(reductants don’t want to be reduced; they
    spontaneously oxidize)
Thermodynamic Significance
of Potentials
   Galvanic
    – Chemical energy  electrical energy
    – Spontaneous
      (so Ecell is positive)

       » Primary (non-rechargeable)
           Le Clanche (dry cell)

       » Secondary (rechargeable)
           Lead storage battery

       »Hydrogen-Oxygen Fuel Cell
Thermodynamic Significance
of Potentials
   Electrolytic
     – Electrical energy  chemical energy
     – Non-spontaneous
       (Ecell is negative)

    – Lead storage battery when recharging
    – Electrolysis of water
Thermodynamic Significance
of Potentials
Thermodynamic Significance
of Potentials
Thermodynamic Significance
of Potentials
Thermodynamic Significance
of Potentials
Thermodynamic Significance
of Potentials
Thermodynamic Significance of
    Arrange the following in order of increasing oxidizing
      – MnO4- in acidic media
      – Sn2+
      – Co3+
     Co3+ + e- = Co2+                       1.82 V
     MnO4- + 4H+ + 3e- = MnO2 + 2H2O        1.70 V
     MnO4- + 8H+ + 5e- = Mn2+ + 4H2O        1.51 V
     Sn2+ + 2e- = Sn                        -0.14 V

     So, Co3+ > MnO4- > Sn2+
Thermodynamic Significance
of Potentials-Problems
   A galvanic cell consists of a Mg electrode in a 1.0 M
    Mg(NO3)2 solution and a Ag electrode in a 1.0 M AgNO3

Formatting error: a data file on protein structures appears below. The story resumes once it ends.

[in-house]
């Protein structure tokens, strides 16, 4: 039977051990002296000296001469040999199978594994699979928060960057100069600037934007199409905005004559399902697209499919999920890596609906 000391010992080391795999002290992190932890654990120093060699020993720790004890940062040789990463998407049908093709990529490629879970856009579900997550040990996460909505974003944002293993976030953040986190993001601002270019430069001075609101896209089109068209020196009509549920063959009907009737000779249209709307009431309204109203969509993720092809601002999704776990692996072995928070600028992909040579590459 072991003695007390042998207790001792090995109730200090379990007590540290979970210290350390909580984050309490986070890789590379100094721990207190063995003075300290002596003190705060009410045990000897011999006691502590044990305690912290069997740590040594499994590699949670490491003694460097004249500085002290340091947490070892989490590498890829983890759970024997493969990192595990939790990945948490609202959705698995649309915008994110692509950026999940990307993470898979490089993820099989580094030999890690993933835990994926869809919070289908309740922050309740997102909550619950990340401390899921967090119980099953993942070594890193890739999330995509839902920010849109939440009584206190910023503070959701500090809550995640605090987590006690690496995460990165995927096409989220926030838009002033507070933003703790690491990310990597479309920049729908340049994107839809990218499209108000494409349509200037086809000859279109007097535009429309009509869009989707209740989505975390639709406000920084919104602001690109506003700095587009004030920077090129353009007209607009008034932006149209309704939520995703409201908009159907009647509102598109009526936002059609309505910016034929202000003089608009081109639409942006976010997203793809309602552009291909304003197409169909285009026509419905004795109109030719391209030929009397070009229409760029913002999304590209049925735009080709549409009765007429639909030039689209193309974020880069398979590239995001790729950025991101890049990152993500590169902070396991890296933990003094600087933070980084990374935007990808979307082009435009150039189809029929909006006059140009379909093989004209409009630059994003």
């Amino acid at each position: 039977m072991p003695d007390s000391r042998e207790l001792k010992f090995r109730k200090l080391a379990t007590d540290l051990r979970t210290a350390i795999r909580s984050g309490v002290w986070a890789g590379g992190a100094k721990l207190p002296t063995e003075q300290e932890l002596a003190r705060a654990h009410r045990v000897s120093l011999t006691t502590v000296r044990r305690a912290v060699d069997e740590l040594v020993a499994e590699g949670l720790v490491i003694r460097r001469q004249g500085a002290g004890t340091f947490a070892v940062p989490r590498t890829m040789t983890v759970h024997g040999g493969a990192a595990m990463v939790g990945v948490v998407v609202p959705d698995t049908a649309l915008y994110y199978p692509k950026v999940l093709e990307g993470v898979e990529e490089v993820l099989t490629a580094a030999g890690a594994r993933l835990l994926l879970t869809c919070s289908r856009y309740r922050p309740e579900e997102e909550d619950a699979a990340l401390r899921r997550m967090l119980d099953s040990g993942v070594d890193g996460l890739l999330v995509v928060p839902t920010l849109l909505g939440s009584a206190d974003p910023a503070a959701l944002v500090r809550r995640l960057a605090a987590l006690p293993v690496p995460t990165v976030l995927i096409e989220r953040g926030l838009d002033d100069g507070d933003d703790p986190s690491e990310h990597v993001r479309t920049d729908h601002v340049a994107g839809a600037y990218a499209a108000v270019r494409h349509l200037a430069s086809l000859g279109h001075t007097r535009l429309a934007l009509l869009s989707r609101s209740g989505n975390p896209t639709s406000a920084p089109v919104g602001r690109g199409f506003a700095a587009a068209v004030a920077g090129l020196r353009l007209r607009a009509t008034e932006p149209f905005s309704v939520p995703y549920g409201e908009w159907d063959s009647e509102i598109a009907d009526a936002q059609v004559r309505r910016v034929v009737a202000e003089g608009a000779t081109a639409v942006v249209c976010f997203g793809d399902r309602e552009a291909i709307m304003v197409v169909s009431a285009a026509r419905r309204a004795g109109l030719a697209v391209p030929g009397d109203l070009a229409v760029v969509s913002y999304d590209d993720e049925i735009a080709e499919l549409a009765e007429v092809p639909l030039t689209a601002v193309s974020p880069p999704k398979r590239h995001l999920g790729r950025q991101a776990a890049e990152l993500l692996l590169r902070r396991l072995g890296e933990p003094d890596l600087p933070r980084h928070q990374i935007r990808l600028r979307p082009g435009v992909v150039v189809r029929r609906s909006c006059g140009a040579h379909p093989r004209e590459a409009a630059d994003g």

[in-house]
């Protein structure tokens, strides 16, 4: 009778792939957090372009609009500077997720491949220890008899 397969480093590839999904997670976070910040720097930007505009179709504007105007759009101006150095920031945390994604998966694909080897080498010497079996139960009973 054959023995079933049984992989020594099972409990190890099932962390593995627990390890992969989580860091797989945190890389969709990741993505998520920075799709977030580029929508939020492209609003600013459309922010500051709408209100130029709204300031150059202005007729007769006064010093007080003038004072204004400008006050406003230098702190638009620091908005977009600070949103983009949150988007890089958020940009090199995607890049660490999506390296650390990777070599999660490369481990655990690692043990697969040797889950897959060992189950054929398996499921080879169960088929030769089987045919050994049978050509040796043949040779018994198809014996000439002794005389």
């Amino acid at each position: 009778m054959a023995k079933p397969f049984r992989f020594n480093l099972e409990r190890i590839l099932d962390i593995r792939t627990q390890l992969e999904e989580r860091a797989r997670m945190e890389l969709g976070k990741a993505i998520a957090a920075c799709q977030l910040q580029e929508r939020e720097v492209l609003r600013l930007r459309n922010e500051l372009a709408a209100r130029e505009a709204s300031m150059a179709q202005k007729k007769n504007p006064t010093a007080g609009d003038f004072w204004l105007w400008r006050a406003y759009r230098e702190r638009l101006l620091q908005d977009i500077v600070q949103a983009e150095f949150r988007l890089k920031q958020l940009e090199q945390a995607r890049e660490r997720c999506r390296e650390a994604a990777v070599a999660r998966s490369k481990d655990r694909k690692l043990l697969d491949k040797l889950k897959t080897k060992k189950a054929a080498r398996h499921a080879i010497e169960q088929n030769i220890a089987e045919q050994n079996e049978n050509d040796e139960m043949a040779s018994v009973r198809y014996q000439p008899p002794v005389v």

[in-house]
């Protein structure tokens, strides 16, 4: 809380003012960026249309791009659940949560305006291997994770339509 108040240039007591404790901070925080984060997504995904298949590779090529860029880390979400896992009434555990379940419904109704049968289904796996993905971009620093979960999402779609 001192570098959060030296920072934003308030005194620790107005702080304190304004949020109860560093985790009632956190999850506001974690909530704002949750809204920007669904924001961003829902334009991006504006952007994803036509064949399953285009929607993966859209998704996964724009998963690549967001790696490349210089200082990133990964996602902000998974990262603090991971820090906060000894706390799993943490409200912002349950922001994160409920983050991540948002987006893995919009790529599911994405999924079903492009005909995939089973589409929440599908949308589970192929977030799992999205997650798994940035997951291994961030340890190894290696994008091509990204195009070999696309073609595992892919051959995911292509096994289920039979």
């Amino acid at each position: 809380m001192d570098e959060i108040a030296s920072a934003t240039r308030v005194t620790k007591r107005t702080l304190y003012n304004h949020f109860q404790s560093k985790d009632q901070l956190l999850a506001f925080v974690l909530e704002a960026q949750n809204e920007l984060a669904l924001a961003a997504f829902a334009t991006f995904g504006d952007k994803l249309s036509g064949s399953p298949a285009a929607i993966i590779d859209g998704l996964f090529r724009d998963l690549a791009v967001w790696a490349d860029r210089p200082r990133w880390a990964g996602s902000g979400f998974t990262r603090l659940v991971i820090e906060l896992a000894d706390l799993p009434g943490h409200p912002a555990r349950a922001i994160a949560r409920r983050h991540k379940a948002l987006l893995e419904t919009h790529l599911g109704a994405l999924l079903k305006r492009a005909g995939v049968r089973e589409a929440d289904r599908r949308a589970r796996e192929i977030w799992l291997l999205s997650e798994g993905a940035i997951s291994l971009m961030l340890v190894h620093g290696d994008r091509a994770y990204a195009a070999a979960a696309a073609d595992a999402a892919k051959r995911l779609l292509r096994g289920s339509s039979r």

solution. Calculate the standard state cell potential and
    diagram the cell.

   Consider the following cell:
    Ag(s)/AgNO3(aq, 1 M)//CuSO4(aq, 1 M)/Cu(s)
    a) what is the anode reaction?
    b) what is the cathode reaction?
    c) what is the net number of electrons involved?
    d) what is the net reaction?
    e) what is the cell potential at standard state?
    f) is the cell galvanic or electrolytic?
    Thermodynamic Significance
    of Potentials -Problems
   Is the following redox reaction spontaneous?
    Mg2+ + 2Ag = Mg + 2Ag+        given:
    Ag+ + e- = Ag                    +0.80 V
    Mg2+ + 2e- = Mg                  -2.37 V
Thermodynamic Significance
of Potentials
   Using a table of standard reduction potentials, any species
    on the left of a given half reaction will react spontaneously
    with any species appearing on the right of any half reaction
    that appears below it when reduction potentials are listed
    from highest and most positive to lowest and most